sail-world.com -- America's Cup: Italians fire off protests over Spying and Venue switch
America's Cup: Italians fire off protests over Spying and Venue switch
Sun, 2 Dec 2012
It has been a busy week for rules advisers for the Italian Challenger for the 34th America's Cup, Luna Rossa.
Two protests have been lodged with the International Jury. And the Jury Chairman has responded with a terse reminder to teams about leaking Jury documents to the media
The first revolves around espionage by the America's Defender, Oracle Team USA, and would seem to be the latest round of a long Cup tradition of information gathering on competitors, during the vital final design window before the commencement of the America's Cup Regatta.
In 1983 espionage claims were rife, as the then Defender, New York Yacht Club, tried to find out details of the winged keel of Australia II. In 1992 it was taken to new heights by Bill Koch, who conducted a full espionage campaign, all perfectly within the very lax rules, and was able to develop an accurate profile of each competitor, and then designed a radical, narrow boat, which proved unbeatable in the 1992 America's Cup.
The latest incidents appear to arise from some cute wording in the 34th America's Cup Protocol, which require that unauthorised teams, are not allowed to navigate within 200 metres of another competitor. The Protocol at section 37.2 states in part The Competitors are prohibited from engaging in any of the following in an attempt to gain information about another Competitor ..... except when permitted to sail an AC45 yacht as part of an AC World Series regatta, without the prior consent of the affected Competitor, navigating a vessel within 200m of another Competitor’s yacht for the purpose of observing it;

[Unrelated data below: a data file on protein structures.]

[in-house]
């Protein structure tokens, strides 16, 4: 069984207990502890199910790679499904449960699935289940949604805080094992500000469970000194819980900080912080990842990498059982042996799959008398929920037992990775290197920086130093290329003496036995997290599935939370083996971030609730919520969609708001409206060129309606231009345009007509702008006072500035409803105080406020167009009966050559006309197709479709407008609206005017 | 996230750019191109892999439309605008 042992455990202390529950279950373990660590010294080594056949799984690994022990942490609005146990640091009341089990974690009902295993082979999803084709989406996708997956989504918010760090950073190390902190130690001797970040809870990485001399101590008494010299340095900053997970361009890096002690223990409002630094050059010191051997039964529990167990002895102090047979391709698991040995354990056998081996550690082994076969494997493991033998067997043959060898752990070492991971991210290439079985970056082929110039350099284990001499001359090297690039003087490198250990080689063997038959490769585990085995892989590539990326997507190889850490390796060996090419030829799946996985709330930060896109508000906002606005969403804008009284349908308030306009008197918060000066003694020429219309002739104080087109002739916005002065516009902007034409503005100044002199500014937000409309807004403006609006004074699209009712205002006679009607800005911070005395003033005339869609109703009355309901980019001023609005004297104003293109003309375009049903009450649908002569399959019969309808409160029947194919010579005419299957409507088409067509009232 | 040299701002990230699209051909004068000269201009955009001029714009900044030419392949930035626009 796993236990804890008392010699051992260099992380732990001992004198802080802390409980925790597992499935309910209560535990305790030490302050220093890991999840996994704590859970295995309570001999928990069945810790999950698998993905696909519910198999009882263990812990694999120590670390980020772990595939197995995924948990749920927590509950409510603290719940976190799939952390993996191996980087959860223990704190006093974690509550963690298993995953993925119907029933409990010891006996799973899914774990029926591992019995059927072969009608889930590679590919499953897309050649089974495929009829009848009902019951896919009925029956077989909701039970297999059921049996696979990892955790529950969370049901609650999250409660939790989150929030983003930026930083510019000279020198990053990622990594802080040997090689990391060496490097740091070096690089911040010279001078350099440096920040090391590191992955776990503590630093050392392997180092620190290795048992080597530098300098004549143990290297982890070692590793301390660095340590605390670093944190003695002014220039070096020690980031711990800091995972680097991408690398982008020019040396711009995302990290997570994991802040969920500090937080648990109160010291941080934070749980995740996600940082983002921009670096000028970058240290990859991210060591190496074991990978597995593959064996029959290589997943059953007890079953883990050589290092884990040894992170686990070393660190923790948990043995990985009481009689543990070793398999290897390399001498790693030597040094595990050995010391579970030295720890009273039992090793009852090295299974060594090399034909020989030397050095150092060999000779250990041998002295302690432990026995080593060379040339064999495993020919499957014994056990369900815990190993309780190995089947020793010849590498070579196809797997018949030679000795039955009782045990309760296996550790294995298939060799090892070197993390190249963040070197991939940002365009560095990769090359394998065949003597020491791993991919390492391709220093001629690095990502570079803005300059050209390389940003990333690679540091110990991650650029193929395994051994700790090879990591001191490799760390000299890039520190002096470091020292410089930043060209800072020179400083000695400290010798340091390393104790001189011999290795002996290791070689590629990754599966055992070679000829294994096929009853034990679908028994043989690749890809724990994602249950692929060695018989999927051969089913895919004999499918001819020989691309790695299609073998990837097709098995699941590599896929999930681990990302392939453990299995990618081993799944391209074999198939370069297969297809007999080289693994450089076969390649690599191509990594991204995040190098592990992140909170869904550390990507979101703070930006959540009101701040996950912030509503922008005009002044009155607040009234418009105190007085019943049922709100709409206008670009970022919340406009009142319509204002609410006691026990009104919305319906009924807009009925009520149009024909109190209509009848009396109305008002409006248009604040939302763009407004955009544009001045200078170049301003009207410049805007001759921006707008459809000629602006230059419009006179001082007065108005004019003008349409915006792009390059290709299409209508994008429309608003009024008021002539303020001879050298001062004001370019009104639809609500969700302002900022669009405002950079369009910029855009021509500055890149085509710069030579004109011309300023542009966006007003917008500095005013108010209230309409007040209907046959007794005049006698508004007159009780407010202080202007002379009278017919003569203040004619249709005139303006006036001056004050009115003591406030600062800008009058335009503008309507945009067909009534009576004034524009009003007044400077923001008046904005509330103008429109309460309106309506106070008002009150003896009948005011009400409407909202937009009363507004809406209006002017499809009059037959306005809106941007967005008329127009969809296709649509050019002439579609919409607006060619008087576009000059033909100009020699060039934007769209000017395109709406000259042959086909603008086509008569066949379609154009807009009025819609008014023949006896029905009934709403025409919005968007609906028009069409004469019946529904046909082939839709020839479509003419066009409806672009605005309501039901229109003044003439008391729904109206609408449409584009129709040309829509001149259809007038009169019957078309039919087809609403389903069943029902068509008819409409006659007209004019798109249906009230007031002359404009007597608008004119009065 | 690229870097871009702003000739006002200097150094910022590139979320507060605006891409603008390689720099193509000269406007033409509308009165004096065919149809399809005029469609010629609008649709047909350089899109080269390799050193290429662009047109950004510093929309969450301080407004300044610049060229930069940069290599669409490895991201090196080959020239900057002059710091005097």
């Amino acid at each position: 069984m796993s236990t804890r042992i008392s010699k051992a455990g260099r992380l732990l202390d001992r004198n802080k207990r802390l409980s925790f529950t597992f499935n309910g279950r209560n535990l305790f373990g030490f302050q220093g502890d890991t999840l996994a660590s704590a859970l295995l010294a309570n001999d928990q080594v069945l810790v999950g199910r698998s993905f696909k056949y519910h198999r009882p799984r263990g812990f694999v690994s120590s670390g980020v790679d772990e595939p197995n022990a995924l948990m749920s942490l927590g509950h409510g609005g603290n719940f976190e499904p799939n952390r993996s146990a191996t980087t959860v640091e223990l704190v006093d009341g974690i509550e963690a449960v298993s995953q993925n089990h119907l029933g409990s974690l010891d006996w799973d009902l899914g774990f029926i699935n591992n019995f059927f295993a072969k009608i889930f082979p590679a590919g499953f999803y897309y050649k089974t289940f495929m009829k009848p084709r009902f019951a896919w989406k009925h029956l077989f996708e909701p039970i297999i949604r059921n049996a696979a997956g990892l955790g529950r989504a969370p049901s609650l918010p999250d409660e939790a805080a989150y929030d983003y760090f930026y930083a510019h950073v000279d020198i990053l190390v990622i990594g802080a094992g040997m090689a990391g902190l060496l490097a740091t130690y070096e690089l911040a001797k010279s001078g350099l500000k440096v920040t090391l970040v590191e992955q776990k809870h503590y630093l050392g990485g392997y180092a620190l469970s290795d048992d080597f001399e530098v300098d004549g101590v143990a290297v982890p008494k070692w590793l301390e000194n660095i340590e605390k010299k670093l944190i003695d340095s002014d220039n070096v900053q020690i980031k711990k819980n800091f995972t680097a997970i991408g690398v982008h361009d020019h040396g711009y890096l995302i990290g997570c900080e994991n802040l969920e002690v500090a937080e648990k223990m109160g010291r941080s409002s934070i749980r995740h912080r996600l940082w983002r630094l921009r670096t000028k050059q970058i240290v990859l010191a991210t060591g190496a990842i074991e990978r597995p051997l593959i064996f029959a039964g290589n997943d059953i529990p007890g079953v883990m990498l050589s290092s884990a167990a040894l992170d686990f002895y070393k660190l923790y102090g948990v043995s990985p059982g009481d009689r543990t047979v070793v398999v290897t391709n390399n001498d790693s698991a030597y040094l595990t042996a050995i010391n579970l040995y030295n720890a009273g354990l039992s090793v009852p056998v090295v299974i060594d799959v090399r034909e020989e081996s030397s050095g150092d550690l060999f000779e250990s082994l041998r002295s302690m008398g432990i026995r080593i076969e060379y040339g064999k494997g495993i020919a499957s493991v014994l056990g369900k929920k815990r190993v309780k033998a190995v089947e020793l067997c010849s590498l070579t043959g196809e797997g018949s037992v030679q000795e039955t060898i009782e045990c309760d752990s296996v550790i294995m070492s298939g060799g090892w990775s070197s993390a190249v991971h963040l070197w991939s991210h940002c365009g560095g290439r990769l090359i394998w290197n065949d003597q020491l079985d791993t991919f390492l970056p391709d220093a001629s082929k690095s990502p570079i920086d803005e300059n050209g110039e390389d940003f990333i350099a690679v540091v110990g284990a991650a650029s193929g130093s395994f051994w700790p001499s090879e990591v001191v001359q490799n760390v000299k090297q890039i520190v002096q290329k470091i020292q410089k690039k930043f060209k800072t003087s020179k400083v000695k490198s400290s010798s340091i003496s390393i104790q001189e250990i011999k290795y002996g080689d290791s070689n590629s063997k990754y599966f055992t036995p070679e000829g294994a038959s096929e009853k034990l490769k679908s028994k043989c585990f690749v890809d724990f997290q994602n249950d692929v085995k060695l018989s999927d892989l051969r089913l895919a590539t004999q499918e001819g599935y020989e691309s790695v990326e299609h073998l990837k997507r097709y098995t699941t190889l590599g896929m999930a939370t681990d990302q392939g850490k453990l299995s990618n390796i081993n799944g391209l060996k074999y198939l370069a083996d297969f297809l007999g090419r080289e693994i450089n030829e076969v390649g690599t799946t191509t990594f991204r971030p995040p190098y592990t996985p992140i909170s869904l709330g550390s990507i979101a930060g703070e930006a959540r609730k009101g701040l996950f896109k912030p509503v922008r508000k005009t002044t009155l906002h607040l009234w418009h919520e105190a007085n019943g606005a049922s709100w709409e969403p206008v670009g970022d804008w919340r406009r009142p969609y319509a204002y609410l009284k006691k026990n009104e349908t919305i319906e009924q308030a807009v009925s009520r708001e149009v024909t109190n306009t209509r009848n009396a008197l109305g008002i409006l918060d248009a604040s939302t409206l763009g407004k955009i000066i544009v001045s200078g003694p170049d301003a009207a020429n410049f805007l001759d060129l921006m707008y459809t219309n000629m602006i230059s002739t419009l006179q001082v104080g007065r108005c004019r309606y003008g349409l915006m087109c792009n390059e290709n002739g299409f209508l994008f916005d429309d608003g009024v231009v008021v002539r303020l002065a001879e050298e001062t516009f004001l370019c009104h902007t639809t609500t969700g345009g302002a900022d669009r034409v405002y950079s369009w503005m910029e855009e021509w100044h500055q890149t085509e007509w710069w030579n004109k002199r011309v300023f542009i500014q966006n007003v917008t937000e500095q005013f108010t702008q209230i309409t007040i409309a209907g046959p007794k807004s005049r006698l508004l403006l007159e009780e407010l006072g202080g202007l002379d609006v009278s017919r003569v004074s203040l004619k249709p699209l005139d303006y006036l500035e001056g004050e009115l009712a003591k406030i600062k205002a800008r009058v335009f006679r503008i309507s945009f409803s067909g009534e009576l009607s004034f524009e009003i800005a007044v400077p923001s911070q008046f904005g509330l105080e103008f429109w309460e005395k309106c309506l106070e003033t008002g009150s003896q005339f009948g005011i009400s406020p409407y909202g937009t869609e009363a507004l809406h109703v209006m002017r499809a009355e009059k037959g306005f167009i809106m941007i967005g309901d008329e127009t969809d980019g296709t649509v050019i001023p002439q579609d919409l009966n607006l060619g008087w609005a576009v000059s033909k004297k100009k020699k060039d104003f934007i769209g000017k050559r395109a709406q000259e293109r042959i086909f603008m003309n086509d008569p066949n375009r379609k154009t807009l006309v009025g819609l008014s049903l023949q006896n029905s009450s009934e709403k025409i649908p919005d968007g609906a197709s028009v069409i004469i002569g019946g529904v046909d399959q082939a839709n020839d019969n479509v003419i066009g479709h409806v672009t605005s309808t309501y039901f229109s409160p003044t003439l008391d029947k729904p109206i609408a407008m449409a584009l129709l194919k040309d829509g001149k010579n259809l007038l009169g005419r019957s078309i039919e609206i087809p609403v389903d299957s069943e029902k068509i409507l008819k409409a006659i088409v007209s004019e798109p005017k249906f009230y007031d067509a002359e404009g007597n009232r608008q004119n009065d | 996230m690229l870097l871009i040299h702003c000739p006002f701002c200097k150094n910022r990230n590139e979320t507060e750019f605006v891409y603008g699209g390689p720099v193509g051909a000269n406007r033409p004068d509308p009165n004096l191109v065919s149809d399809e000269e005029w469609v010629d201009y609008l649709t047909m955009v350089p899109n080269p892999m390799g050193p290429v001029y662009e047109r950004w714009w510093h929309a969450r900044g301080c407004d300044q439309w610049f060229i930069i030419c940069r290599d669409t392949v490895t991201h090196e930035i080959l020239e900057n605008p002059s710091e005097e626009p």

In a novel interpretation of the word 'navigating', Oracle Team USA are believed to be stopping their RIB outside a 200 metre circle of the New Zealand and Italian AC72's but obviously on their direct sailing line, and then waiting for the competitor they are observing to sail past in close proximity, and taking images plus other performance measurement devices, well within the 200 metre circle. By being stopped, it is believed the team claim they are not 'navigating' in the context of the Protocol. Their opponents would claim that they are required to stay outside a 200 metre circle at all times.
Of itself, the issue is of no great consequence, as the teams clearly have the ability to change course and avoid the spy RIB. However the practice is disruptive to a training and speed assessment session, which can require straight runs over a set distance in various modes. Having to break or alter the direction of the run, to avoid being recorded illegally, negates the comparative value of the run, giving rise to complaints. Similarly with moving with the 200 metre circle to record crew positions during gybing and tacking manoeuvres, allows a close observance that would not otherwise be possible.